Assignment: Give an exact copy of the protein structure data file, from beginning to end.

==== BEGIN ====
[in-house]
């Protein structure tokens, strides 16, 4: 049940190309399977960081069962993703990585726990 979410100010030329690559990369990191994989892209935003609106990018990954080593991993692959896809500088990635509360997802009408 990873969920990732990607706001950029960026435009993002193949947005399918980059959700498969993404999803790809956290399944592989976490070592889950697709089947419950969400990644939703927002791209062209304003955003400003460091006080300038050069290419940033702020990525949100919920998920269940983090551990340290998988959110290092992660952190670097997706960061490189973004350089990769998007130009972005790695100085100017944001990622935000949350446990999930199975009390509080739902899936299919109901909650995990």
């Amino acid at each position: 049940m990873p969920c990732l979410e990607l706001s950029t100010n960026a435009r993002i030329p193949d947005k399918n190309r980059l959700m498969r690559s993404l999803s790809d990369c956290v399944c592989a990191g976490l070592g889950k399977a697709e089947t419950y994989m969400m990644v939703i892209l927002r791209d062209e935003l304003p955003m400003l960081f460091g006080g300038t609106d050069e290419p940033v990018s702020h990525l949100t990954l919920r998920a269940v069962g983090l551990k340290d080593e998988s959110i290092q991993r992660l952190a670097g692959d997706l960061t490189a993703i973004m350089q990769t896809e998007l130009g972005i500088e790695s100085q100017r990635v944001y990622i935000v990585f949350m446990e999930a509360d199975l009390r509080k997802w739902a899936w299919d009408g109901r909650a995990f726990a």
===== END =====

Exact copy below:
[in-house]
């Protein structure tokens, strides 16, 4: 049940190309399977960081069962993703990585726990 979410100010030329690559990369990191994989892209935003609106990018990954080593991993692959896809500088990635509360997802009408 990873969920990732990607706001950029960026435009993002193949947005399918980059959700498969993404999803790809956290399944592989976490070592889950697709089947419950969400990644939703927002791209062209304003955003400003460091006080300038050069290419940033702020990525949100919920998920269940983090551990340290998988959110290092992660952190670097997706960061490189973004350089990769998007130009972005790695100085100017944001990622935000949350446990999930199975009390509080739902899936299919109901909650995990």
């Amino acid at each position: 049940m990873p969920c990732l979410e990607l706001s950029t100010n960026a435009r993002i030329p193949d947005k399918n190309r980059l959700m498969r690559s993404l999803s790809d990369c956290v399944c592989a990191g976490l070592g889950k399977a697709e089947t419950y994989m969400m990644v939703i892209l927002r791209d062209e935003l304003p955003m400003l960081f460091g006080g300038t609106d050069e290419p940033v990018s702020h990525l949100t990954l919920r998920a269940v069962g983090l551990k340290d080593e998988s959110i290092q991993r992660l952190a670097g692959d997706l960061t490189a993703i973004m350089q990769t896809e998007l130009g972005i500088e790695s100085q100017r990635v944001y990622i935000v990585f949350m446990e999930a509360d199975l009390r509080k997802w739902a899936w299919d009408g109901r909650a995990f726990a």